A creative solution for low-income schools

Let’s humiliate the schools a little more, says the Public Education Department. That’s a great way to motivate and encourage students.

While this is going on, there’s news of a bright spot.

The humiliation: PED has released the “grades” of schools throughout the state, and the grades are a little lower than last year. This, says the department, is because of the standardized PARCC tests that were forced on school districts. Students didn’t do well on the unfamiliar tests, so the test results depressed the evaluations of the schools. All very logical, except if your motive is to give some encouragement to a state that is constantly being beaten up by low rankings.

Here’s the bright spot.

A school in Albuquerque came up with a program that empowers kids, brings parents into the education process, makes good use of school facilities, involves teachers and community volunteers in a friendly way, and supports learning, all at the same time. And it provides a free meal.

The program is called Homework Diner. It started at Manzano Mesa Elementary School, located in a low-income neighborhood in Albuquerque. It has spread to several other schools.

How it works: close to dinner time, children come to the school cafeteria with parents and siblings. First they receive tutoring and help with homework from teachers and volunteers, with parents participating. This gives the parents a chance to learn how to help their children with homework. After the homework session, parents and children together get a freshly cooked nutritious dinner.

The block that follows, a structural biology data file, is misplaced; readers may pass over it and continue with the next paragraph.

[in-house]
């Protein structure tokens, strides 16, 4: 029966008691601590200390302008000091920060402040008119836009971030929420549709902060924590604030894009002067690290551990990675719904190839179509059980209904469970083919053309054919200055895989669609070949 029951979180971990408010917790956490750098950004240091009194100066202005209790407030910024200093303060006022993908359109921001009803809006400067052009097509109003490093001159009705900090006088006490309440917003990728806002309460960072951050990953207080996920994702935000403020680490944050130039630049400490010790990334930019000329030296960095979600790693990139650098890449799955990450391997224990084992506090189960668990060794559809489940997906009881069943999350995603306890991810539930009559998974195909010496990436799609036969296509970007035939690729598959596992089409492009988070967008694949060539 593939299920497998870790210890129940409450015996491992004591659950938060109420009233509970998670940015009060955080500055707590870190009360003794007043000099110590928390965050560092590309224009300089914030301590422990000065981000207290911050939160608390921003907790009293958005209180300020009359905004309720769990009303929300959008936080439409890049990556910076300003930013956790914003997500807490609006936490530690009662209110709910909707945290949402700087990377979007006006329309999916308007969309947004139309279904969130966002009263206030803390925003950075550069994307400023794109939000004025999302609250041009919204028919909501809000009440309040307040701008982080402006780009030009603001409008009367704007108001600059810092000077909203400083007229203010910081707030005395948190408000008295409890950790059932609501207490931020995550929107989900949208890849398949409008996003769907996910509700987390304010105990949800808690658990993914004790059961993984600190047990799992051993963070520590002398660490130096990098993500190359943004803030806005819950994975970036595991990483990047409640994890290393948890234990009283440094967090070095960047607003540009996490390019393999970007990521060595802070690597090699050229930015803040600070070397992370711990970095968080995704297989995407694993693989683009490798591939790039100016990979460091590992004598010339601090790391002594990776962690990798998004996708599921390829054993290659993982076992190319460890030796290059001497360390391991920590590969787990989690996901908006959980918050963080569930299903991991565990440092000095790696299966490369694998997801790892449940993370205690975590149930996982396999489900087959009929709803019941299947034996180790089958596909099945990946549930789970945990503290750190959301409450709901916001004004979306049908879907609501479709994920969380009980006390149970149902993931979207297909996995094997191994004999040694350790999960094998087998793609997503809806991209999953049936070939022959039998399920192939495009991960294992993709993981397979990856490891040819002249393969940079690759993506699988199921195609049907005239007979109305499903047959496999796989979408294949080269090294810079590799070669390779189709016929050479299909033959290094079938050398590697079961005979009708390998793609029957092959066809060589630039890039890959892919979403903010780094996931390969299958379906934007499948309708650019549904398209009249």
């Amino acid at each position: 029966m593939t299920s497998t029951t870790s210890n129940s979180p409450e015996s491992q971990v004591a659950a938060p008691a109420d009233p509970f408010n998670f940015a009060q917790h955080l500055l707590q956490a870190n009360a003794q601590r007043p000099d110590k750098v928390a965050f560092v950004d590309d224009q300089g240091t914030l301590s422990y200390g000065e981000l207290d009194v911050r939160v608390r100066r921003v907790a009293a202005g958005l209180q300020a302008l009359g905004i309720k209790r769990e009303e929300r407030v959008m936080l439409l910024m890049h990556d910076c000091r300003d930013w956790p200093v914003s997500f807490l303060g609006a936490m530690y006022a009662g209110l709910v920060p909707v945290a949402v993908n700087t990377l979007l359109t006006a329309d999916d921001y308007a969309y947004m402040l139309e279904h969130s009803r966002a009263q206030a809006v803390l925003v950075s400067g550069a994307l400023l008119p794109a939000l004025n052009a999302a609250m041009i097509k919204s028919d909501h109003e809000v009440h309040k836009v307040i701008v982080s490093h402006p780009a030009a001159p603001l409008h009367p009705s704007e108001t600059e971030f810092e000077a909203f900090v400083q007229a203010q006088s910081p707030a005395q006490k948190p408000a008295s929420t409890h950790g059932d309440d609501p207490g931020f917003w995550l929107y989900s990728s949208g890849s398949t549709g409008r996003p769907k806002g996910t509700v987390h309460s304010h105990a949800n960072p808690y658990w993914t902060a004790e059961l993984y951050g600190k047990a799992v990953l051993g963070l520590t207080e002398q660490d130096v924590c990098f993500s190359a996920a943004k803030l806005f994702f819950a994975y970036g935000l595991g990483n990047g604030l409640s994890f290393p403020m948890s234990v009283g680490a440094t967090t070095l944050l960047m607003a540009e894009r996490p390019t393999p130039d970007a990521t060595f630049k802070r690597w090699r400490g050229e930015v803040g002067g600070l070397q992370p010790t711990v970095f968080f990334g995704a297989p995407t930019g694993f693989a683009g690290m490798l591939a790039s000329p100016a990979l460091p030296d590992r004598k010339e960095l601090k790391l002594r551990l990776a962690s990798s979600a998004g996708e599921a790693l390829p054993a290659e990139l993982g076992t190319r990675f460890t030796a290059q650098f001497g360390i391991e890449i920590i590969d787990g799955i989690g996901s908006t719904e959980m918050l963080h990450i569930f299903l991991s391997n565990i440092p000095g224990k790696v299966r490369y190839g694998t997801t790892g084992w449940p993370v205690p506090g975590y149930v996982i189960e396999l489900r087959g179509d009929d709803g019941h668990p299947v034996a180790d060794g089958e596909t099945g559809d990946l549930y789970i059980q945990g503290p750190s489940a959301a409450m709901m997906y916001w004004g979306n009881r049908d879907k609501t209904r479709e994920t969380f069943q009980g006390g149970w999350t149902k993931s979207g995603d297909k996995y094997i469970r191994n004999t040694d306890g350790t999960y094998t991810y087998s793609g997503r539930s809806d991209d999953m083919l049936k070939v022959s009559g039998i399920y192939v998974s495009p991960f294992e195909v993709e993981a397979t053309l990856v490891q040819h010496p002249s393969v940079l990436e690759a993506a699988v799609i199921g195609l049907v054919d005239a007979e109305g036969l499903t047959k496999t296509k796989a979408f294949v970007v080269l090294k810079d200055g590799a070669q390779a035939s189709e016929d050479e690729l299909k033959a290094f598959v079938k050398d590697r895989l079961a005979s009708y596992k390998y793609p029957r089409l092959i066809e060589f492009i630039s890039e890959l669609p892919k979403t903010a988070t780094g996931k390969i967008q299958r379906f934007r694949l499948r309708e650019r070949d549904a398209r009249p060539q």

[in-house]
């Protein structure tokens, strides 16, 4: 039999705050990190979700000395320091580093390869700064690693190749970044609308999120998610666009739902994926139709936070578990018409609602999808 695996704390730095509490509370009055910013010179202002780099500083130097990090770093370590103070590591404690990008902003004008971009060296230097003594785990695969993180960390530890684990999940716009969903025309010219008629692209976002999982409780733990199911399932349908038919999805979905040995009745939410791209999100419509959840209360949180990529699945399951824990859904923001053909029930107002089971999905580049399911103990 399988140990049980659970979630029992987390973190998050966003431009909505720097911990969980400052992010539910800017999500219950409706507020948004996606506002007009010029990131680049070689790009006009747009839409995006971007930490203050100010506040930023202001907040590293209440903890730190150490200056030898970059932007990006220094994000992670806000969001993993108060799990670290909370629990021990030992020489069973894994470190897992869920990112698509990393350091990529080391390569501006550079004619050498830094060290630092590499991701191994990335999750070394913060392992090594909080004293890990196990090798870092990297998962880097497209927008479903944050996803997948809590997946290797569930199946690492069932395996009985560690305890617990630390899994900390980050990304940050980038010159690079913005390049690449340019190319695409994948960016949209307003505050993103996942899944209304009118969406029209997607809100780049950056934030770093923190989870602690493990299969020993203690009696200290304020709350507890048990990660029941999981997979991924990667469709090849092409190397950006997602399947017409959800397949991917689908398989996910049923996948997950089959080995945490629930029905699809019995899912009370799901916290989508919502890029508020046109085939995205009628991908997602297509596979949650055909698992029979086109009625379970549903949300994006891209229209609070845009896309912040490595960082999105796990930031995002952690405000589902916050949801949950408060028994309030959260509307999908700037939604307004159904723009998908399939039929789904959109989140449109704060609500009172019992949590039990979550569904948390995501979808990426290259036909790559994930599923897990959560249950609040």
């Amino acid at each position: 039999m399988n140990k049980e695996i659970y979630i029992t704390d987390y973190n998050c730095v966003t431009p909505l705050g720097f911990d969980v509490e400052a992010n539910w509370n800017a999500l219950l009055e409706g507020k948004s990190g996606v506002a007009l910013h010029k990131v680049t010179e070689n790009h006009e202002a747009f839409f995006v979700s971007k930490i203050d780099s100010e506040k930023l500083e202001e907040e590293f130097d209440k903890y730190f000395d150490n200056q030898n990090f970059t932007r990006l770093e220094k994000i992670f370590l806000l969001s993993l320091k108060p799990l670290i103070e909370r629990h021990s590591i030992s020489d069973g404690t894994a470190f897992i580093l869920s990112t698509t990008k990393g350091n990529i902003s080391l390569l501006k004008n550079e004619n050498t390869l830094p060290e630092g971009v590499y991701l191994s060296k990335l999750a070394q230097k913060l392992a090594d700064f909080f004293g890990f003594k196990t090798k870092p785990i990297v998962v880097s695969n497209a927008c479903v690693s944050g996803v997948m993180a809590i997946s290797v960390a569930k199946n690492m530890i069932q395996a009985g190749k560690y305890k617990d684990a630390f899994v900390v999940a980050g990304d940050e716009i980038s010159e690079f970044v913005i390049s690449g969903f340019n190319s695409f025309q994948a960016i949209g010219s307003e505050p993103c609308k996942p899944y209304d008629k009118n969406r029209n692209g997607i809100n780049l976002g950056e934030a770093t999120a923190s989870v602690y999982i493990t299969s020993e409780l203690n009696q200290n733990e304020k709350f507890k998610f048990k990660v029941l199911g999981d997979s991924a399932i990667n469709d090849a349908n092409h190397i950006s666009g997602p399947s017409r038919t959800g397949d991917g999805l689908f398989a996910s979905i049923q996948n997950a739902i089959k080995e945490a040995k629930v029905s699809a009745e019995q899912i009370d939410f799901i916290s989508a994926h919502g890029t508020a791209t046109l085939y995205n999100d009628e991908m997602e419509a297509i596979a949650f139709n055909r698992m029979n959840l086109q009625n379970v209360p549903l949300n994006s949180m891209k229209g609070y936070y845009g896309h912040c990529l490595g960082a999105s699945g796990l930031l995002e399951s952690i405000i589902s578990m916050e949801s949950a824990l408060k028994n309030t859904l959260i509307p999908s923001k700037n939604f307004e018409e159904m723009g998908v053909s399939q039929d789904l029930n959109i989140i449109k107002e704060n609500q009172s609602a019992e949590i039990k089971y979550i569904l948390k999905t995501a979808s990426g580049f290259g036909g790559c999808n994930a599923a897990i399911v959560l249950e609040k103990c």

Food is provided at low cost through Roadrunner Food Bank. Funding is from a combination of city government and private sources, so the families eat free. The dinner is prepared by students from the culinary arts program of Central New Mexico Community College (the former T-VI), with help from volunteers.

Early reports show this program to be a smashing success. It’s helped to raise the children’s performance in school, improved communication between parents and teachers, encouraged some parents to enter adult education programs, and brought families together. The free dinner – a luxury for overworked low-income parents — seems to have attracted parents who might not otherwise get involved in their children’s homework.

Especially great is the fact this is a grass roots volunteer-driven effort entirely outside the stultifying regulatory box.

We’re in a time of rampant frustration with the public schools’ uninspired uniformity, the top-down bureaucratic structure, the narrow curriculum and the obsessive emphasis on testing and grades. This is so refreshingly different.

Over recent decades, the education system has shifted from local autonomy to more and more centralization, beginning in New Mexico in the 1970s with state control of school funding and continuing with increases in both state and federal mandates. Certainly there were serious flaws in having school districts run entirely by local school boards, but we’re now seeing the fruit of all this centralization, and we’re not happy with the results it’s producing.

Homework Diner shows that the secret to breaking free can be simple. Do it after the regular school day, with volunteers and funding from whatever sources you can find. And feel free to vary the program to fit local preferences.

Any school can do this. Roadrunner Food Bank distributes statewide. A national organization called Cities of Service has even written a step-by-step manual on how to create a Homework Diner program and identified the necessary resources. The manual, with contributions from Albuquerque city government, is online at citiesofservice.org.

If I were a school principal trying to set up such a program, I would impose one condition on my planning: I would take not one dime for this program from the PED or the regular budget, because eventually somebody from higher up would try to control it.

Triple Spaced Again, © New Mexico News Services 2015

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